Poking its head briefly into the light of day, the groundhog of Yahoo sex was completely dazzled by the length and darkness of the shadow it cast on the white-as-snow sexual landscape and retreated to the underground caverns that have long been its familiar home. There would, true to the Punxsutawney tradition, indeed be many more weeks of sexual winter to endure before there would be any possibility of sexual spring.
"Nice people don't do that."
That's the message delivered loud and clear, over and over again, whenever someone publicly acknowledges a sexual reality that proper society is determined to ignore and deny. But the truth is that nice people do almost every sexual thing that moralists insists could only be enjoyed by psychologically twisted perverts. Millions of nice people enjoy s/m. Every day. Millions of nice people enjoy sex with people who are the same gender as they are. Every day. Millions of nice people have sex with prostitutes. Every day. Millions of nice people go to strip shows and lap dancing clubs. Every day. Millions of nice people go to swingers' parties. Every day.
And millions and millions of nice people, as everyone must know full well by now, enjoy sexual material, particularly visual material, in the comfort and privacy of their own homes every single day. They enjoy porn, as ludicrous and shoddily produced as most of it may be. They enjoy all sorts of porn. They enjoy porn a lot and they enjoy it often -- even the nice people next door; even mom, dad, and the kids; even the huff-and-puff policymakers at America Online, Blockbuster, and Microsoft; even (or especially, judging from market analysis) the televangelists and their followers.
Last November, a hapless Marine assigned to guard duty at Camp David called a Washington, D.C., radio station to say that there was porn -- lots of porn -- at the creme-de-la-creme Federal retreat where Yasser Arafat and Yitzhak Rabin negotiated their famous small measure of peace. (The question of porn at Camp David was more newsworthy than usual then because Paula Jones had just been featured nude in Penthouse.) For his lapse of simple honesty, the Marine lost his prestigious assignment and was subjected to an intense investigation.
A couple of months ago, "Picasso Erotique," a major retrospective of Pablo Picasso's erotic drawings, engravings, and sculptures -- 330 works depicting the sexual act in one form or another, half of which had never before been shown publicly -- opened at the Jeu de Paume in Paris. Picasso, undeniably one of the great artists of the 20th century, was almost as well-known for his sexuality as he was for his painting. For Picasso, sex and art, sex and life, were inseparable. "Art is not chaste," he declared. "Those ill prepared should be allowed no contact with art. Art is dangerous. If it is chaste, it is not art."
Picasso enjoyed drawing and sculpting people having sex in all kinds of ways. Donkeys having sex. Artists having sex with their models. Artists having sex with their models while the Pope, or Michelangelo, watches. Peeping Toms watching sex surreptitiously through curtained windows. Much of Picasso's sexual art is about prostitutes and is set in bordellos not unlike the place where he had sex for the first time at the age of 16.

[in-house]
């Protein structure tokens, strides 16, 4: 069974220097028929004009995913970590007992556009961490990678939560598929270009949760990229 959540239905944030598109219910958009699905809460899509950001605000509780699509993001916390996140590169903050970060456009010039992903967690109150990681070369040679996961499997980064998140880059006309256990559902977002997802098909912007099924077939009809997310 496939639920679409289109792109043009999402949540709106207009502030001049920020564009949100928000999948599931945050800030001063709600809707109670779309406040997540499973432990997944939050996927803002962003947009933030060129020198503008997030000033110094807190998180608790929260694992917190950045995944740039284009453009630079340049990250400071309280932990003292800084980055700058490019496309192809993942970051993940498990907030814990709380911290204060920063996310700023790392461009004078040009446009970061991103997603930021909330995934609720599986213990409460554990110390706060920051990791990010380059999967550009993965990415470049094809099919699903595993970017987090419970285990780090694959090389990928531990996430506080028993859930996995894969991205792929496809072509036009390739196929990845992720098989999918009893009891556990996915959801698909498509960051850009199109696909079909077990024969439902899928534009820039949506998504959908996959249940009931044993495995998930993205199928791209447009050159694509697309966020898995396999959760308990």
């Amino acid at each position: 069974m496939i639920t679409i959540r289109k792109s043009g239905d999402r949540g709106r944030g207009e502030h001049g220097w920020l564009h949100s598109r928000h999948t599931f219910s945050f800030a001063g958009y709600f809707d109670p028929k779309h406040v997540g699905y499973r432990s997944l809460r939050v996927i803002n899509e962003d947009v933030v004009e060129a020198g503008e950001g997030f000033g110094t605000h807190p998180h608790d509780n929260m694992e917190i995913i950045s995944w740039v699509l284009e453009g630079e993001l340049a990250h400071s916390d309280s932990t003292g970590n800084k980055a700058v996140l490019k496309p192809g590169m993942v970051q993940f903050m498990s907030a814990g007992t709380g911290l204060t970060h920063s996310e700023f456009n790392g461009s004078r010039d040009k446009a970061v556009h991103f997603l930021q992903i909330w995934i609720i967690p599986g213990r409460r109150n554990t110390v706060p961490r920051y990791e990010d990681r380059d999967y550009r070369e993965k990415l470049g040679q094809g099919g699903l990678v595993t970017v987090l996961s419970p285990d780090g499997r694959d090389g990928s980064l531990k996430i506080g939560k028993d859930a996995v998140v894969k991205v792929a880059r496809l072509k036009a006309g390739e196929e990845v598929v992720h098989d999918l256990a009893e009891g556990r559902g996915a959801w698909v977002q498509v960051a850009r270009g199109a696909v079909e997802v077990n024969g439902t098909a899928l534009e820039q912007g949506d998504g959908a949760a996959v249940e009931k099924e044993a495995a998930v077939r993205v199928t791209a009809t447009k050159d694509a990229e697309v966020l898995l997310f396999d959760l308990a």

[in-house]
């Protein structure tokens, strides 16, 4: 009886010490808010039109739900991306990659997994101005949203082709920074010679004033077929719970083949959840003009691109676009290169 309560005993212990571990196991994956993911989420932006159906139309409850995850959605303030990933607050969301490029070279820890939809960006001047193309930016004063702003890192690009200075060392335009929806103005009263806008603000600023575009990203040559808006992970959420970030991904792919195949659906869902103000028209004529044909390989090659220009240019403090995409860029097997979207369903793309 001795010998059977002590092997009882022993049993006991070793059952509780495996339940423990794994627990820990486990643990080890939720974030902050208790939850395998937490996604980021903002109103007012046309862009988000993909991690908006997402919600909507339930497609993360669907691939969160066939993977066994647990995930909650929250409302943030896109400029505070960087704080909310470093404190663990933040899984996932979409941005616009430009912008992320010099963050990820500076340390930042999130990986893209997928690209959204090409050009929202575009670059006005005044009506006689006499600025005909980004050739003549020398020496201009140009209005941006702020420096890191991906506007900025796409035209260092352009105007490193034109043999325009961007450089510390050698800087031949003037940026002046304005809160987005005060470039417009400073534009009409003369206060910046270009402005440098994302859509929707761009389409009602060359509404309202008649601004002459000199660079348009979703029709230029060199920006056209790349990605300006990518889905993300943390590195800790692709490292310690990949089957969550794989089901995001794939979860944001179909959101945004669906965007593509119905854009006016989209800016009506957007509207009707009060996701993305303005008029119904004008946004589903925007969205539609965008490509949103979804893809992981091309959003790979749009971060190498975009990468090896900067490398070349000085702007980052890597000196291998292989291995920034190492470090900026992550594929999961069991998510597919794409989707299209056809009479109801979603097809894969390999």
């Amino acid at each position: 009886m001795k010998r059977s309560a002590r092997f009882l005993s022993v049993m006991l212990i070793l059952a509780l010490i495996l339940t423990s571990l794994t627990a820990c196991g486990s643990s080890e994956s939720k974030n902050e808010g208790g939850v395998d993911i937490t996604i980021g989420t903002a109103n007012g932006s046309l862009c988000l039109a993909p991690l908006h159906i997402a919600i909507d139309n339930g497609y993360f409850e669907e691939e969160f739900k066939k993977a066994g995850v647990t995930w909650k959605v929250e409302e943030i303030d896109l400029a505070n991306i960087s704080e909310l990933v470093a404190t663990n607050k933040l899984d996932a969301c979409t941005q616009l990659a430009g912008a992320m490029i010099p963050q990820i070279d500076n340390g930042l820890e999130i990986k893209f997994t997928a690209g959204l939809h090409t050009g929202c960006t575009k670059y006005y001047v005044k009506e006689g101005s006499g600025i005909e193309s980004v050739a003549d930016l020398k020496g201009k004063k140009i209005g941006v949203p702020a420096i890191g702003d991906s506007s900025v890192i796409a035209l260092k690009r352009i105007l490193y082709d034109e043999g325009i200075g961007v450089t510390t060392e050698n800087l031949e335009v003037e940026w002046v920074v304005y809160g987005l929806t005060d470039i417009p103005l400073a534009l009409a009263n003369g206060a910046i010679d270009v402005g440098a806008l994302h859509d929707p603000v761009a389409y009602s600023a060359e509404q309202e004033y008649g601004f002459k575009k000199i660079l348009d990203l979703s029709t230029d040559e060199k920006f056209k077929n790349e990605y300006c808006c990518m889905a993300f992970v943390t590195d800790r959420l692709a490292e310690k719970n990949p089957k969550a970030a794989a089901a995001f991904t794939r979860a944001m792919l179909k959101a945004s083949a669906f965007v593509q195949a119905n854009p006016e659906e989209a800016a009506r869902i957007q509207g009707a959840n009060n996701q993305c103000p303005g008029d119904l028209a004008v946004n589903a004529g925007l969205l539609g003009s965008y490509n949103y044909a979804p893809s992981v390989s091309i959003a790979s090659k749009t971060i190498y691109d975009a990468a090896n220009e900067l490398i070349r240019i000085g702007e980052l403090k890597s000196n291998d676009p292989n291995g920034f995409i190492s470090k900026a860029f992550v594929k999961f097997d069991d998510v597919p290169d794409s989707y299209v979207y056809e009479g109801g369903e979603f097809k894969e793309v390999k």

As Alan Riding notes in the New York Times, "it would be inaccurate to view the show as a display naughty pictures." Much more significantly, he says, "'Picasso Erotique' offers fresh insight into [Picasso's] creative process, above all the evolving role that sex played in his life and imagination." Will any of us in the U.S. get to see this important collection of Picasso's work? Will we have the opportunity to absorb a great artist's perspective on a fundamental aspect of being alive?
No, we will not -- not unless we're willing to travel abroad for the privilege. After "Picasso Erotique" closes in Paris, it will make its way to Montreal and to Barcelona, but no American museum from sea to shining sea has seen fit to become a showcase for Picasso's sexual oeuvre. Nice people, after all, don't look at pictures of people having sex. Not even if the pictures are by Picasso.
Because people are too embarrassed to openly and proudly enjoy pornography, Picasso's sexy work or, for that matter, any kind of reputedly unconventional sex, the myth that "nice people don't do that" manages to stay alive and well, fouling everyone with sexual guilt and sexual shame. As a result, life -- not just sexual life -- becomes a little smaller, a little less vibrant, a little less profound, and a little less genuine for all of us. Maybe it's time for us -- at least some of us -- to stand up and be counted from time to time, to let the people around us know a little more about who we really are as sexual people, and to stop tacitly agreeing with the idea that "nice" and "fully sexual" somehow can't apply to the same person.
[This column was originally published in Spectator Magazine (see www.spectator.net). Three books by David Steinberg -- "Photo Sex," "Erotic by Nature: A Celebration of Life, of Love, and of Our Wonderful Bodies," and "The Erotic Impulse: Honoring the Sensual Self," are available from David by mail order at firstname.lastname@example.org. If you would like to receive Comes Naturally columns, and other writing by David Steinberg, regularly via email, send your name and email address to David at email@example.com. Columns are sent as blind carbon copies, meaning that no one will have access to your name or email address.]